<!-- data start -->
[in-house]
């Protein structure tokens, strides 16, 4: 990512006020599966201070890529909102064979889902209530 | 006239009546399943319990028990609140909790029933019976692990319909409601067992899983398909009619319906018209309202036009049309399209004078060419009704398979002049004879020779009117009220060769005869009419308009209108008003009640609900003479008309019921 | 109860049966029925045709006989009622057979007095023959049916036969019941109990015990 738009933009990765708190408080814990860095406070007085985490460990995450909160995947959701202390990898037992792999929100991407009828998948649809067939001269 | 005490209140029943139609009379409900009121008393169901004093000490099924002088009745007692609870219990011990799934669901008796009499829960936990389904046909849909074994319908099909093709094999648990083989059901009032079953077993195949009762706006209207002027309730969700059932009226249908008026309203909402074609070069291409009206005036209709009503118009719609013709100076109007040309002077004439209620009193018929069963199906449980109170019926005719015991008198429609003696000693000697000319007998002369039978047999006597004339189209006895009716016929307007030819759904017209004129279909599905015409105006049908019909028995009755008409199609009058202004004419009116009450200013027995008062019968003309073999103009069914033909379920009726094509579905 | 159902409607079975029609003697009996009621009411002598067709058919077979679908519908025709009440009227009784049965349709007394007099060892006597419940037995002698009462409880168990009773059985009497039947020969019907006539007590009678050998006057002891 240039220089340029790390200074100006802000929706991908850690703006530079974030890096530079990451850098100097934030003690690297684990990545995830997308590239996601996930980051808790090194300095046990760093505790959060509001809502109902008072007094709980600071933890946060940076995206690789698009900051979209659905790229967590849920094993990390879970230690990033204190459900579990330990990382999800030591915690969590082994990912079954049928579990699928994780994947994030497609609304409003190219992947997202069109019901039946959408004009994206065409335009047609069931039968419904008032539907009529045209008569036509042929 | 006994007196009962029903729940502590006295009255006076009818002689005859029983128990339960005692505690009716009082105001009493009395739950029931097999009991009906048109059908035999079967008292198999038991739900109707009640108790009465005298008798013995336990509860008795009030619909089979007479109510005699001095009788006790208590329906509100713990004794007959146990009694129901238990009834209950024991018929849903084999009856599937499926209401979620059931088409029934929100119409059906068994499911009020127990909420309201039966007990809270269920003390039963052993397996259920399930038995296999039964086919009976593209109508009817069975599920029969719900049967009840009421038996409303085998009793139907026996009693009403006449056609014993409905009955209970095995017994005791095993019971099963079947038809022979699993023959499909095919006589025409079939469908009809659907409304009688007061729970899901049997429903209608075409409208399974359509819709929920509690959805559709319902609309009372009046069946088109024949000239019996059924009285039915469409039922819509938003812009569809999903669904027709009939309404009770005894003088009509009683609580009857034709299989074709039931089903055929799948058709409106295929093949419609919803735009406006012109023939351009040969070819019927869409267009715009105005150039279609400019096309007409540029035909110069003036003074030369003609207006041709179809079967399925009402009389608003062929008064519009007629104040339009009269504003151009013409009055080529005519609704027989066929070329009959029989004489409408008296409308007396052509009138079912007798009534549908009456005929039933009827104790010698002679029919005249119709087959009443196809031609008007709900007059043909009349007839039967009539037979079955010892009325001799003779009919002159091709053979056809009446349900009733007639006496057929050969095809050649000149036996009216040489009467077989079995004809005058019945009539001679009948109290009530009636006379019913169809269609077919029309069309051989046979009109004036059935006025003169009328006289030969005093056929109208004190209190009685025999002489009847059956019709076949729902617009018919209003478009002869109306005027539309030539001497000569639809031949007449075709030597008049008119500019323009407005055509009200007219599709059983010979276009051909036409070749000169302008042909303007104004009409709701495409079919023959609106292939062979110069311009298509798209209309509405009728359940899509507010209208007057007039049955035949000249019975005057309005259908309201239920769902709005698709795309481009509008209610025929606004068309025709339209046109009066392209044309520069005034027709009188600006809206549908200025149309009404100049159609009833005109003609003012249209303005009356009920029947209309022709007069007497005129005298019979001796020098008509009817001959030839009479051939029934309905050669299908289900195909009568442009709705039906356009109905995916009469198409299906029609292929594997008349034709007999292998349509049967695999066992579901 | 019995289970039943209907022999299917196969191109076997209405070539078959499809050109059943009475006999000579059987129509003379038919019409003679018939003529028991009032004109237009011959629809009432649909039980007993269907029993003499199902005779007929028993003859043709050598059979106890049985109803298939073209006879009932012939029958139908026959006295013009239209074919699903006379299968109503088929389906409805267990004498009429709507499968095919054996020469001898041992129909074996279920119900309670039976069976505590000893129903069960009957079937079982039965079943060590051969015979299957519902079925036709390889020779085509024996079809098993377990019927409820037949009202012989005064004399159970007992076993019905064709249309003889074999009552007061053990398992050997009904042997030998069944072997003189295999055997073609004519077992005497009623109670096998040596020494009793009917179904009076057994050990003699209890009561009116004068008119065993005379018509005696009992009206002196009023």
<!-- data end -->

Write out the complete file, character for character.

[in-house]
């Protein structure tokens, strides 16, 4: 990512006020599966201070890529909102064979889902209530 | 006239009546399943319990028990609140909790029933019976692990319909409601067992899983398909009619319906018209309202036009049309399209004078060419009704398979002049004879020779009117009220060769005869009419308009209108008003009640609900003479008309019921 | 109860049966029925045709006989009622057979007095023959049916036969019941109990015990 738009933009990765708190408080814990860095406070007085985490460990995450909160995947959701202390990898037992792999929100991407009828998948649809067939001269 | 005490209140029943139609009379409900009121008393169901004093000490099924002088009745007692609870219990011990799934669901008796009499829960936990389904046909849909074994319908099909093709094999648990083989059901009032079953077993195949009762706006209207002027309730969700059932009226249908008026309203909402074609070069291409009206005036209709009503118009719609013709100076109007040309002077004439209620009193018929069963199906449980109170019926005719015991008198429609003696000693000697000319007998002369039978047999006597004339189209006895009716016929307007030819759904017209004129279909599905015409105006049908019909028995009755008409199609009058202004004419009116009450200013027995008062019968003309073999103009069914033909379920009726094509579905 | 159902409607079975029609003697009996009621009411002598067709058919077979679908519908025709009440009227009784049965349709007394007099060892006597419940037995002698009462409880168990009773059985009497039947020969019907006539007590009678050998006057002891 240039220089340029790390200074100006802000929706991908850690703006530079974030890096530079990451850098100097934030003690690297684990990545995830997308590239996601996930980051808790090194300095046990760093505790959060509001809502109902008072007094709980600071933890946060940076995206690789698009900051979209659905790229967590849920094993990390879970230690990033204190459900579990330990990382999800030591915690969590082994990912079954049928579990699928994780994947994030497609609304409003190219992947997202069109019901039946959408004009994206065409335009047609069931039968419904008032539907009529045209008569036509042929 | 006994007196009962029903729940502590006295009255006076009818002689005859029983128990339960005692505690009716009082105001009493009395739950029931097999009991009906048109059908035999079967008292198999038991739900109707009640108790009465005298008798013995336990509860008795009030619909089979007479109510005699001095009788006790208590329906509100713990004794007959146990009694129901238990009834209950024991018929849903084999009856599937499926209401979620059931088409029934929100119409059906068994499911009020127990909420309201039966007990809270269920003390039963052993397996259920399930038995296999039964086919009976593209109508009817069975599920029969719900049967009840009421038996409303085998009793139907026996009693009403006449056609014993409905009955209970095995017994005791095993019971099963079947038809022979699993023959499909095919006589025409079939469908009809659907409304009688007061729970899901049997429903209608075409409208399974359509819709929920509690959805559709319902609309009372009046069946088109024949000239019996059924009285039915469409039922819509938003812009569809999903669904027709009939309404009770005894003088009509009683609580009857034709299989074709039931089903055929799948058709409106295929093949419609919803735009406006012109023939351009040969070819019927869409267009715009105005150039279609400019096309007409540029035909110069003036003074030369003609207006041709179809079967399925009402009389608003062929008064519009007629104040339009009269504003151009013409009055080529005519609704027989066929070329009959029989004489409408008296409308007396052509009138079912007798009534549908009456005929039933009827104790010698002679029919005249119709087959009443196809031609008007709900007059043909009349007839039967009539037979079955010892009325001799003779009919002159091709053979056809009446349900009733007639006496057929050969095809050649000149036996009216040489009467077989079995004809005058019945009539001679009948109290009530009636006379019913169809269609077919029309069309051989046979009109004036059935006025003169009328006289030969005093056929109208004190209190009685025999002489009847059956019709076949729902617009018919209003478009002869109306005027539309030539001497000569639809031949007449075709030597008049008119500019323009407005055509009200007219599709059983010979276009051909036409070749000169302008042909303007104004009409709701495409079919023959609106292939062979110069311009298509798209209309509405009728359940899509507010209208007057007039049955035949000249019975005057309005259908309201239920769902709005698709795309481009509008209610025929606004068309025709339209046109009066392209044309520069005034027709009188600006809206549908200025149309009404100049159609009833005109003609003012249209303005009356009920029947209309022709007069007497005129005298019979001796020098008509009817001959030839009479051939029934309905050669299908289900195909009568442009709705039906356009109905995916009469198409299906029609292929594997008349034709007999292998349509049967695999066992579901 | 019995289970039943209907022999299917196969191109076997209405070539078959499809050109059943009475006999000579059987129509003379038919019409003679018939003529028991009032004109237009011959629809009432649909039980007993269907029993003499199902005779007929028993003859043709050598059979106890049985109803298939073209006879009932012939029958139908026959006295013009239209074919699903006379299968109503088929389906409805267990004498009429709507499968095919054996020469001898041992129909074996279920119900309670039976069976505590000893129903069960009957079937079982039965079943060590051969015979299957519902079925036709390889020779085509024996079809098993377990019927409820037949009202012989005064004399159970007992076993019905064709249309003889074999009552007061053990398992050997009904042997030998069944072997003189295999055997073609004519077992005497009623109670096998040596020494009793009917179904009076057994050990003699209890009561009116004068008119065993005379018509005696009992009206002196009023």